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Public policy implications underlie the law of premises liability. In Vermont, a business owner has a duty 'of active care to make sure that its premises are in safe and suitable condition for its customers.' Debus v. Grand Union Stores 159 Vt. 537, 546, 621 A.2d 1288, 1294 (1993). This duty of care where the defendant's routine business practice creates a foreseeable hazard for its customers. Id.; see also Forcier v. Grand Union Stores Inc. 128 Vt. 389, 394, 264 A.2d 796, 799 (1970) (self-service). The business invitee 'has a right to assume that the premises, aside from obvious dangers, [are] reasonably safe for the purpose for which he [is] upon them, and that proper precaution [has] been taken to make them so.' Garafano v. Neshobe Beach Club, 126 Vt. 566, 572, 238 A.2d 70, 75 (1967). A ski area owes its customers the same duty as any other business -- to keep its premises reasonably safe. Stearns v. Sugarbush Valley Corp., 130 Vt. 472, 474, 296 A.2d 220, 222 (1972).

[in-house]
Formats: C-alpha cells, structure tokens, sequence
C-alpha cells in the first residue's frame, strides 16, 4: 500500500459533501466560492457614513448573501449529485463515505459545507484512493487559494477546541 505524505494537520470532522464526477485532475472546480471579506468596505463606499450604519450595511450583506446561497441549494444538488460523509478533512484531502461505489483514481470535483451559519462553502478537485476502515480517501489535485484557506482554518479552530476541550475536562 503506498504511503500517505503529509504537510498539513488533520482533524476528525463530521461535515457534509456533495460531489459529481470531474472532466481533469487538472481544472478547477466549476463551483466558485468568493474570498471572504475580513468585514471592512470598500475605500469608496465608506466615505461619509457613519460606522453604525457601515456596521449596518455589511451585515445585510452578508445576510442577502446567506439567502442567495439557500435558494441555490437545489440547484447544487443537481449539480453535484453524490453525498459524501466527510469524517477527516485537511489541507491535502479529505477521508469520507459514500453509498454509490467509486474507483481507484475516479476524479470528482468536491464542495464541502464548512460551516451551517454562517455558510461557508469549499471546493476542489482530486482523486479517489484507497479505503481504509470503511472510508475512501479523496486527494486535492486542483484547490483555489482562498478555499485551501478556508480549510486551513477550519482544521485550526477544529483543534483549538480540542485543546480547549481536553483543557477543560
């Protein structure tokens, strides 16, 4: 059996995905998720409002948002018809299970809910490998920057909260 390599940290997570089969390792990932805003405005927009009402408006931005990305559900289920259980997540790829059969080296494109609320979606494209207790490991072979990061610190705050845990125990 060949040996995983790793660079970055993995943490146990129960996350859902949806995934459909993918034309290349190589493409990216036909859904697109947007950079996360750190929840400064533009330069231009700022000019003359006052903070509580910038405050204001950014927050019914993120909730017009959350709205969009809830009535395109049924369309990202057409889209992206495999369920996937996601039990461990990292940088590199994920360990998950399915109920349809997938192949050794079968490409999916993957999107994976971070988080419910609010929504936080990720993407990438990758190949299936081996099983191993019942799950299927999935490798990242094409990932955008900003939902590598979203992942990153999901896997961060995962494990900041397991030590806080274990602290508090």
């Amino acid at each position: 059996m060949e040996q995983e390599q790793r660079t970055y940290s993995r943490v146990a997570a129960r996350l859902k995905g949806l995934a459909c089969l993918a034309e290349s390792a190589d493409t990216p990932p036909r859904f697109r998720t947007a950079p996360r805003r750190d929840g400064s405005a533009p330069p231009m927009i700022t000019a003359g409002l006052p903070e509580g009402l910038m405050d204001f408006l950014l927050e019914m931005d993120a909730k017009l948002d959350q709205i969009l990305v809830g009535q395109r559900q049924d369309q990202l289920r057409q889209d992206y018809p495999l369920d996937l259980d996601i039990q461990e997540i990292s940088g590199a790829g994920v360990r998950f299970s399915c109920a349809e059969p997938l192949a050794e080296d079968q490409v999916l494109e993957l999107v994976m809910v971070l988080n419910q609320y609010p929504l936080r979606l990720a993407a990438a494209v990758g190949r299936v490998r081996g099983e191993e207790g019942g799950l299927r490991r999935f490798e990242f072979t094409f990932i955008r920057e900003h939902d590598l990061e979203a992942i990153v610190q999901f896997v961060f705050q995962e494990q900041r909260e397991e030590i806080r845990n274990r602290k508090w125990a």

The policy rationale is to place responsibility for maintenance of the land on those who own or control it, with the ultimate goal ...

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